Senators back mandatory kindergarten bill for Louisiana
BATON ROUGE, La. (AP) — Louisiana would make kindergarten mandatory if lawmakers agree to a bill that won support Wednesday from a Senate committee.
The proposal from Senate Education Chairman Cleo Fields would require children who turn 5 years old by Sept. 30 of each year to attend kindergarten, starting with the 2022-23 school year. People who homeschool their children would be required to start with kindergarten.
Under current state law, children in Louisiana are required to attend school from the ages of 7 to 18, unless they graduate early from high school.
Fields’ committee approved the bill on a 5-1 vote, sending it to the Senate floor. It is expected to be diverted to a second hearing before the Senate budget committee because it could cost the state millions more each year by adding more students to public school rolls.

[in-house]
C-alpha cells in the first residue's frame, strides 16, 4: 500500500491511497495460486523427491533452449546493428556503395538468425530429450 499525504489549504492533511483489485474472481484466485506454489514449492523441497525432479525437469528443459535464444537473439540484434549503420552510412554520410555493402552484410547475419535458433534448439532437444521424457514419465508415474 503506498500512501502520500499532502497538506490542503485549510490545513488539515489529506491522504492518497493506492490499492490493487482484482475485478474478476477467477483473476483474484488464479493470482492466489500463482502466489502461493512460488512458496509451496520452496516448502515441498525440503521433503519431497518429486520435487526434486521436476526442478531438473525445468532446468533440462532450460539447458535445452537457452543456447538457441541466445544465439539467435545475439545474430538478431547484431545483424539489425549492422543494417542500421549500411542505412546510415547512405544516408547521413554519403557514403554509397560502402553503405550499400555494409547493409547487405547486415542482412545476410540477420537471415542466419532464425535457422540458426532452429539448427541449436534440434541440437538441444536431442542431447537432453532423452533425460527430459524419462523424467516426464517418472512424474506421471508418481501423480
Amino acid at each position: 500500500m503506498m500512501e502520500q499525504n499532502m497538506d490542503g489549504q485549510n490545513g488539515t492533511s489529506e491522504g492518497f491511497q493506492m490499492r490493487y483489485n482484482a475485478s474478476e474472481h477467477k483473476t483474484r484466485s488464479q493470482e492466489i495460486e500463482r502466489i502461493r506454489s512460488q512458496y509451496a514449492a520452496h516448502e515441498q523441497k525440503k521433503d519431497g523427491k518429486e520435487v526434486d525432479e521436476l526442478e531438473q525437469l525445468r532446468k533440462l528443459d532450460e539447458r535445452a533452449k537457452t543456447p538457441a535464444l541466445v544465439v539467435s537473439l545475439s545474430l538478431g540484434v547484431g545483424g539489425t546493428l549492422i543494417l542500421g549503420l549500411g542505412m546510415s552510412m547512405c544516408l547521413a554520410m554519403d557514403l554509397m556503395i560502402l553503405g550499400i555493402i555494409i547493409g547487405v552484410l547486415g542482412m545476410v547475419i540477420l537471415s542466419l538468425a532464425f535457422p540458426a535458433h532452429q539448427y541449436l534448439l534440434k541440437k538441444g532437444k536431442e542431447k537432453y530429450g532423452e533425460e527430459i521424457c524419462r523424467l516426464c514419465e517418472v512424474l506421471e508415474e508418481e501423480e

Fields, a Baton Rouge Democrat, and other supporters of the measure say mandatory kindergarten promotes early childhood education. They point to studies showing 90 percent of brain development happens between birth and age 5.
Opponents include a state homeschool association and the conservative Louisiana Family Forum. They argue that parents are best equipped to make decisions about the education of their children.
Voting for the bill were Sens. Mark Abraham, R-Lake Charles; Katrina Jackson, D-Monroe; Robert Mills, R-Minden; Kirk Talbot, R-River Ridge; and Bodi White, R-Central. Voting against the bill was Sen. Beth Mizell, R-Franklinton. Fields, as chairman, didn’t vote.
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